But it seemed the prospect of a possible defeat by their fierce southern rivals was too awful for the North Korean leadership to contemplate, since they even denied their own fans the right to attend the game.
It was the first competitive men’s soccer match between the two Koreas to be played in Pyongyang, following a friendly played in 1990 and a women’s Asian Cup qualifying match played in 2017.
Photos showed empty stands but did at least show the South Korean flag flying in the stadium, which is named after the hermit country’s first leader Kim Il Sung, grandfather of current leader Kim Jong Un.
During qualification for the 2010 World Cup, North Korea chose to host two games against South Korea in Shanghai, after refusing to hoist the South Korean flag and play the South Korean anthem on its soil.
There was no live coverage of the game, but the North Korean authorities promised to give the South Korean team a “DVD containing video footage” of the match just before they leave Pyongyang on Wednesday, South Korea’s Ministry of Unification announced.
The surreal nature of the tie was only underlined by the fact that FIFA President Gianni Infantino was in attendance.
In March, Infantino endorsed a South Korean proposal to submit a joint bid with North Korea to jointly host the 2023 Women’s World Cup. But the following month, Seoul announced it was submitting a solo bid to host the tournament after the North Korean authorities failed to respond to its proposals, with FIFA saying it would continue discussions with Pyongyang.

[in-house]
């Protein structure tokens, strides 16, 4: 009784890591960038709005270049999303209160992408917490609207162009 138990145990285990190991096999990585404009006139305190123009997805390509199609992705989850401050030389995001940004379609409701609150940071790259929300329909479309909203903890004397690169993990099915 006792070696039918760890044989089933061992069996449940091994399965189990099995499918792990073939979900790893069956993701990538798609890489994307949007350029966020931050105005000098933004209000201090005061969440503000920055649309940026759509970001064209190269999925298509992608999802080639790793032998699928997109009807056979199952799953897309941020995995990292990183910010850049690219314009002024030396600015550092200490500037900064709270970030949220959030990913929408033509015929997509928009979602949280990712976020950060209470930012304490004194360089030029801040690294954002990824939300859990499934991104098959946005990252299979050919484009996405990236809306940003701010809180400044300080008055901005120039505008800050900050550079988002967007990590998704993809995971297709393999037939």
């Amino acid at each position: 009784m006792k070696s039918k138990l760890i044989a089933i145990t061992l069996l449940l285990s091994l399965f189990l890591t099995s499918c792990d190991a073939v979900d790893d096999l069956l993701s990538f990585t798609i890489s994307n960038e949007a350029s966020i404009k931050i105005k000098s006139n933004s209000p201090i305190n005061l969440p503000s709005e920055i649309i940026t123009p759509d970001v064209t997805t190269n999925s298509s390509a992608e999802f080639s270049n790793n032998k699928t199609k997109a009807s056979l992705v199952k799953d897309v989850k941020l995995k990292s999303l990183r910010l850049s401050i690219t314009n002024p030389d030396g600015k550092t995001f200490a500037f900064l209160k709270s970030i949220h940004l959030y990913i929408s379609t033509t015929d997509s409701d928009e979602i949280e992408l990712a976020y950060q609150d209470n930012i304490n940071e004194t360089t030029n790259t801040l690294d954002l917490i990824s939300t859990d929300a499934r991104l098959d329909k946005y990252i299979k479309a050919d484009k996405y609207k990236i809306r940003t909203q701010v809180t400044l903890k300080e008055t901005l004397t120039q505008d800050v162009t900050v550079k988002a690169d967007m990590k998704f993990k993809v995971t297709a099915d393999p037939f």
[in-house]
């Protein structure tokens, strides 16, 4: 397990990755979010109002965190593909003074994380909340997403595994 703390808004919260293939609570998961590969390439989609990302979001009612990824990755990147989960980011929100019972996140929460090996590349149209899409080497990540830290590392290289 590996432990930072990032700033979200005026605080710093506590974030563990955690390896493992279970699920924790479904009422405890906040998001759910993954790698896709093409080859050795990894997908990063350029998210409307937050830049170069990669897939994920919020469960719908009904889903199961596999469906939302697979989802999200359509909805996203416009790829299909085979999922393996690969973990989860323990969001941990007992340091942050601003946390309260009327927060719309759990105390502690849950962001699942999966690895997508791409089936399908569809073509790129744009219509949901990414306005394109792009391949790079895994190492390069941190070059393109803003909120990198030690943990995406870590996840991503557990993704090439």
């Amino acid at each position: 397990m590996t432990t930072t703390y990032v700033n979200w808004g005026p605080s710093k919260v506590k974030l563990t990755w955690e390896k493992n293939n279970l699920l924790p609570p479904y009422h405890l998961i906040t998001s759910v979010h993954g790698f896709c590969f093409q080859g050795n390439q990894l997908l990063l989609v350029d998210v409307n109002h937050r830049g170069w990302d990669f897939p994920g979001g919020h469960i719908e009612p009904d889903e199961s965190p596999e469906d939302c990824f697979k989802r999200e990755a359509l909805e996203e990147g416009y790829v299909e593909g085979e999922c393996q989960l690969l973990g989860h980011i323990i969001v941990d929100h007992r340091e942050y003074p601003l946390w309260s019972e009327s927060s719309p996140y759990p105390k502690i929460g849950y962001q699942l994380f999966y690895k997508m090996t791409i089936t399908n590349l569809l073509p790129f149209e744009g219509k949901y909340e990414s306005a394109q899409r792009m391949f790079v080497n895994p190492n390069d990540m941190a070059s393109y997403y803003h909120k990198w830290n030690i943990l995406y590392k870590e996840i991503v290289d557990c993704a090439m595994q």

North Korea also failed to respond to South Korean requests to send media to cover Tuesday’s match, or even to send a cheerleading squad, with relations between the two Koreas sharply deteriorating this year after an improvement in 2018.
The NK News service, which is based in Seoul, reported that a few tickets had been sold to foreign diplomats. Marked “complimentary,” the tickets were in fact sold for $50-$60.
“For sporting fans worldwide, hopefully the reason Infantino is going is to personally flag concerns about the restrictive way DPRK authorities have gone about hosting this match,” said Chad O’Carroll, founder of NK News, using the abbreviation for the country’s official name, the Democratic People’s Republic of Korea.
“The manner in which inter-Korean relations so often get politicized suggests any initiative to jointly host major international sporting risks being extremely challenging from a logistics point of view,” he added.
Although South Korea is ranked No. 37 in the world compared to North Korea’s 113, the team may be happy to come away with a tie. Players were only given an hour to practice on the artificial turf at the stadium on Monday after flying in via Beijing. The ball bounces differently on artificial turf than on the usual grass pitch.
The North Korean team hasn’t lost at Kim Il Sung Stadium since 2005, when it failed to qualify for the World Cup in a match against Iran and angry North Korean fans hurled bottles and cans at referees and the Iranian players.
South Korea leads Asian Qualifying Group H after two wins and this tie. North Korea is second after two wins and a tie, but with an inferior goal difference.
According to the Korea Football Association’s social media accounts, two players from each side were given yellow cards. The Swedish ambassador tweeted short videos of the teams observing both national anthems, and of a short altercation involving players from both sides.
Min Joo Kim contributed to this report.